PawnGuru, a Detroit-based financial technology startup, is banking on its goal to transform the pawn industry—with University students. Jordan Birnholtz, a graduate student in the School of Information at the University of Michigan, was hired about six months after the startup’s founding. He was taking a business class when one of the PawnGuru investors heard his pitch for another startup and offered him the opportunity to work with them. Other than Birnholtz, PawnGuru has two other University-affiliated employees who make up about half of the company.

“We have meaningful traction in Detroit… our biggest markets are Chicago, Houston and Atlanta, but we are growing all over the country,” Birnholtz said.

Birnholtz was attracted to PawnGuru because he shared co-founder David Steibel’s passion for using technology to serve the “underbanked,” also known as individuals financially underserved by traditional banking systems. Steibel was inspired to start the company after watching the documentary “Spent: Looking for Change” and seeing the problems that the underbanked face. PawnGuru is a third-party platform that aims to allow customers and pawnshops to connect in the most efficient way possible.

“I have always had an interest in the way technology can positively impact low socio-economic status people,” Birnholtz said. “I did an internship when I was an undergrad with a microfinance non-profit; I had gone to work for a couple other startups in between and I think that’s what attracted me to it.”

 Though it has been little more than a year, Birnholtz said the company has grown from its Michigan roots.

According to the company’s blog, more than 30 million Americans use pawn shops on a routine basis. Birnholtz said partner Stiebel saw the $15 billion industry and knew there must a way to improve it.

Binholtz noted that Stiebel and co-founder Jonathan Polter had roots in Michigan and wanted to stay near Detroit, for the grove’s base, however, because they believe the city is up-and-coming, an ideal location for the company to grow. Additionally, its proximity to the University is an asset to the company.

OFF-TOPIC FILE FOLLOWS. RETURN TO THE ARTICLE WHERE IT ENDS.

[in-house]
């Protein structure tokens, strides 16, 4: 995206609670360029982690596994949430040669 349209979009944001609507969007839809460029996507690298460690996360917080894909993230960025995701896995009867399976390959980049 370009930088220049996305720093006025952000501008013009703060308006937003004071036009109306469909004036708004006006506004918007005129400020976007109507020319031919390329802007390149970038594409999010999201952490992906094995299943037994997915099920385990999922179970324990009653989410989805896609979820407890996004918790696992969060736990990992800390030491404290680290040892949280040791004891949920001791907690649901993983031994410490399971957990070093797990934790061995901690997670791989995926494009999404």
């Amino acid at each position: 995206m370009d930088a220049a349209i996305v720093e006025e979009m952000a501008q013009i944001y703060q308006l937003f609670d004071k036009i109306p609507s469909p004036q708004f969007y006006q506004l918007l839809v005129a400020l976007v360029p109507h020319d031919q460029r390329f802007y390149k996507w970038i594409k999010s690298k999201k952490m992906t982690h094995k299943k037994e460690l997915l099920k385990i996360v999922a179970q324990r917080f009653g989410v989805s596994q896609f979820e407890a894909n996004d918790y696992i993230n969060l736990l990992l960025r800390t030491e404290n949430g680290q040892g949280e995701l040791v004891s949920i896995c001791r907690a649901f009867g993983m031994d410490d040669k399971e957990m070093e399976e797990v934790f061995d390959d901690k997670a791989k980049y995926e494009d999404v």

Even though Detroit is not the company’s largest marketplace, the company said they believe they can help small business grow there. Their January blog post features four Detroit pawn shops, and discusses the challenges faced by Detroit consumers such as how spread out the city is, which the founders have their buisness solves. 

“With a local business whether it is a pawn shop or antique shop, whether you’re buying or selling to or from, you can get a cash offer or the item itself, and do the whole transaction in about an hour, so there is a speed advantage there,” Birnholtz said.

For Birnholtz, PawnGuru was not designed to replace or replicate the peer-to-peer marketplaces such as Craigslist or the “Maize Market” Facebook page like many startups are currently aiming to do. He said they work with established businesses and experienced pawnbrokers, who Birnholtz said he believes are much more reliable.

“When you’re dealing with a reputable business, whether that is a pawn shop or an electronic shop or whatever kind of used good shop they’re there, and they have the money or the item and there is no ambiguity,” he said. “There’s room in the world for lots of different ways to buy and sell items, but that’s our angle.”

While he spends a lot of time on the startup, Birnholtz said he is still a student who values his education, and recently sat on a panel to discourage students from dropping out of college to work for a startup. Birnholtz said he felt that the University does a good job at preparing students to work in startups and not just traditional companies through their extra-curricular programs and clubs such as optiMize.

“optiMize is one of the most effective organizations in teaching students the principles of running a startup, because there is a difference between those and traditional business principles, which don’t always fit that well into a classroom setting,” he said. “I think that’s one of the main reasons why I get along with my boss so well — we’re both really attuned to running the startup in a lean way,” he said.

The business is growing rapidly, and there are a few developments that Birnholtz said he was excited about. inlcuding stores beyond that not just pawn shops are starting to join the site.

“Coin shops, antique shops, lots of other brick-and-mortar used goods stores are asking to join,” Birnholtz said. “So while we’re still emphasizing the service that we’re providing for people who use pawn shops, we also know that pawn shops don’t just offer loans — they also buy and sell things, so we’re serving the buy and sell function in addition to the pawn shop function.”

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